Thursday, August 02, 2007

Formula promotion and World Breastfeeding Week

World Breastfeeding Week starts today and the baby food industry is pulling a few tricks to try to defend the infant formula market. The simple fact is, the more mothers who breastfeed and the longer they breastfeed for, the less money companies are going to take. When the likes of Nestlé have promised shareholders 5-6% growth in sales every year, that is a problem.

The US is a good place to look to understand the true character of these companies. There is virtually no regulation of the market. Nestlé had to recall products for not having the compostion marked on the label at the end of last year, but when it comes to marketing, there are no controls. In the 1980s a voluntary ban on advertising between manufacturers and the American Academy of Pediatrics collapsed after Nestlé entered the market and refused to abide by it. See:

In the US today there is widespread advertising of infant formula and provision of free samples to mothers, whether they are formula-feeding or not.

As part of efforts to promote breastfeeding and World Breastfeeding Week in New York, city officials have decided to stop giving free samples of infant formula to mothers when they leave hospital. A report on Fox News describes this action of the 'nanny-like' authorities. See:,2933,291547,00.html

In one hospital they are celebrating the fact that 25% of mothers giving birth there are now breastfeeding.

According to the Fox report: "The infant-formula industry said it supports encouraging more breast-feeding, but is opposed to banning distribution of product samples."

Free samples are, of course, prohibited by the International Code of Marketing of Breastmilk Substitutes and have been since 1981. Companies are called on to ensure their practices comply independently of government measures.

If you want to vote in a media poll supporting the ban on samples see

I recall in public debates I have had with Nestlé executives they have said that in the past infant formula was marketed 'like Kit-Kats', with the suggestion this was normal in the 1960s and 1970s. But the fact is they do continue to market formula like chocolate bars unless there are external controls on them.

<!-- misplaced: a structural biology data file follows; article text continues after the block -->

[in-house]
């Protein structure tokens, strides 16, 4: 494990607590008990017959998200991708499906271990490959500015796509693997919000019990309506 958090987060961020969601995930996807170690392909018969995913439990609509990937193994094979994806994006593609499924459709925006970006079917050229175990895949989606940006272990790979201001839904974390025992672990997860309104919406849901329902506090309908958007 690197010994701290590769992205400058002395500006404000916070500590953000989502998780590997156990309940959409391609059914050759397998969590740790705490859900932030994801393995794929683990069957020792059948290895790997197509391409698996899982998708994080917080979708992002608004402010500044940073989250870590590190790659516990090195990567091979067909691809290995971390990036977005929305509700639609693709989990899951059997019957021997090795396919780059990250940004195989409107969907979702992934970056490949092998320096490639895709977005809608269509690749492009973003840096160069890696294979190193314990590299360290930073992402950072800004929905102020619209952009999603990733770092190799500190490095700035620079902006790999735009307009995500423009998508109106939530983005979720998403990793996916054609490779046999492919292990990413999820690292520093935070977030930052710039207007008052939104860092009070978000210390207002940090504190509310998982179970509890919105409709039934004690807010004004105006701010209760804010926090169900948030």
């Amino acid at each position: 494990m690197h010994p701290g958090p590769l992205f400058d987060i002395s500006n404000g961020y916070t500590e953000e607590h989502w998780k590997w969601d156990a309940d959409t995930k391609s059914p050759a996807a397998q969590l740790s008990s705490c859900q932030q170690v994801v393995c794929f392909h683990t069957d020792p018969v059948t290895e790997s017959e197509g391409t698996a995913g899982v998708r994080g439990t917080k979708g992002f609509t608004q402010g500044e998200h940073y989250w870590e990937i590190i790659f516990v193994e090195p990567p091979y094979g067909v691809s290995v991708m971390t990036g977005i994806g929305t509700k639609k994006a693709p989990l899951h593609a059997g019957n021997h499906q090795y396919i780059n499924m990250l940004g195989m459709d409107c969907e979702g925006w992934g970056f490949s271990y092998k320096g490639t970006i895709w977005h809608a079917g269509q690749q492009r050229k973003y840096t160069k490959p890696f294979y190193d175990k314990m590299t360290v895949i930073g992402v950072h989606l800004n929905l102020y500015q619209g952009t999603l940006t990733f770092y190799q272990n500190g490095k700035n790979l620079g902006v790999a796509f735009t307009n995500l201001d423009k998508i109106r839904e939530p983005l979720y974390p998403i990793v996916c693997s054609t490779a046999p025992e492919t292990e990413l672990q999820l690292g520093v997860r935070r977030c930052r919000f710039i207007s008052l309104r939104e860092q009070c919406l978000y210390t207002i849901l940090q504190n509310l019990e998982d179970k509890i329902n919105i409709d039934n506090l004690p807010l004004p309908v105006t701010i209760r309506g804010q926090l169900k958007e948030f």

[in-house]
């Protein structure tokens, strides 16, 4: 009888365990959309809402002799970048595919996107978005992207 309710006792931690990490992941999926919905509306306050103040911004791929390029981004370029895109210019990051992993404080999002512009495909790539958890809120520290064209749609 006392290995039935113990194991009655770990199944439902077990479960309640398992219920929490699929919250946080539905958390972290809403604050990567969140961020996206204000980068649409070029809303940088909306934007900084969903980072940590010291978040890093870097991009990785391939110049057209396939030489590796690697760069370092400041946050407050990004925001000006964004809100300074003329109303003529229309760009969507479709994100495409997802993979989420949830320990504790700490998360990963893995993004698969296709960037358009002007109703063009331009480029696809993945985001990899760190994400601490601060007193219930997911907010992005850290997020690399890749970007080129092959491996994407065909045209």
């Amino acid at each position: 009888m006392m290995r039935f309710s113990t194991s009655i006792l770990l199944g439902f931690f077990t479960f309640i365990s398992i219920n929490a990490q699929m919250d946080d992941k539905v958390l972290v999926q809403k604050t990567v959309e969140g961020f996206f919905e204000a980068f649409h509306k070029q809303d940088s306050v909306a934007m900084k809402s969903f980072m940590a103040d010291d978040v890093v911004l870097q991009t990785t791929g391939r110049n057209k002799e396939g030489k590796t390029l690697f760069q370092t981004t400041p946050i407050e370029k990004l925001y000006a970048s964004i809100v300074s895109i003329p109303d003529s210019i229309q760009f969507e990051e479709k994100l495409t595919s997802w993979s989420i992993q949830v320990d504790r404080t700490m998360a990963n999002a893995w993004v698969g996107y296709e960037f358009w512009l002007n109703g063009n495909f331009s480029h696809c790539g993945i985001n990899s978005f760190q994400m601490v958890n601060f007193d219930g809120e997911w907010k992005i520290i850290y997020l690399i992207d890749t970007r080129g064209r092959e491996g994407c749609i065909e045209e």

Monitoring by the International Baby Food Action Network (IBFAN) shows similar strategies to those used in the US are used in other countries, to a greater or lesser degree. It is only where we have succeeded in bringing in legislation or expose and target malpractice through our campaigns that the situation changes.

Our IBFAN partners in Pakistan, the Network for Consumer Protection, used the start of World Breastfeeding Week to draw attention to aggressive marketing practices. Pakistan does have a law, that was introduced in 2002 as a direct result of Baby Milk Action's campaigning and the work of The Network, which had conducted extensive monitoring, and a former Nestlé employee, Syed Aamir Raza, who provided internal company documents detailing tactics such as the bribing of doctors.

The Network's
Executive Coordinator, Dr Talib Lashari, is reported in the Daily Times:

"He said the Protection of Breastfeeding and Child Nutrition Ordinance, 2002 had also protected the right of an infant to have mother’s milk soon after birth, but it had yet to be implemented in letter and spirit due to certain hitches."

As Nestlé's formula marketing initiative this week in the US and IBFAN's monitoring demonstrates, left to their own devices, formula companies have no qualms about growing their sales by undermining breastfeeding, regardless of the consequencies for infant health and mothers' rights.

They battle against regulations and try to weaken them. That is why our work is so essential. Where independently monitored and enforced regulations are implemented, violations are stopped. In countries such as Brazil, which has exemplary measures, breastfeeding rates are recovering markedly. See a report on its World Breastfeeding Week campaign at:

As Dr. Lashari said in the Daily Times:

"Unfortunately, a lack of knowledge, illiteracy, ignorance, unethical marketing practices by baby milk substitute manufacturers and weak implementation of existing laws are major factors in the non-initiation of exclusive breastfeeding. It is a proven fact that breastfeeding can reduce infant and child morbidity and mortality."

This is why we need your support for our campaigns and to keep us operating. Become a member or purchasing materials from our on-line Virtual Shop is a great way to keep informed, spread the word and ensure that these powerful transnational corporations are held to account.

1 comment:

Ann. said...

Well, surprise, surprise. Fox distorts the facts. Who knew ;) Nanny state indeed. How about a state finally getting its act together and implementing a 30 year old health recommendation??

Hopefully, now all the other states will follow suit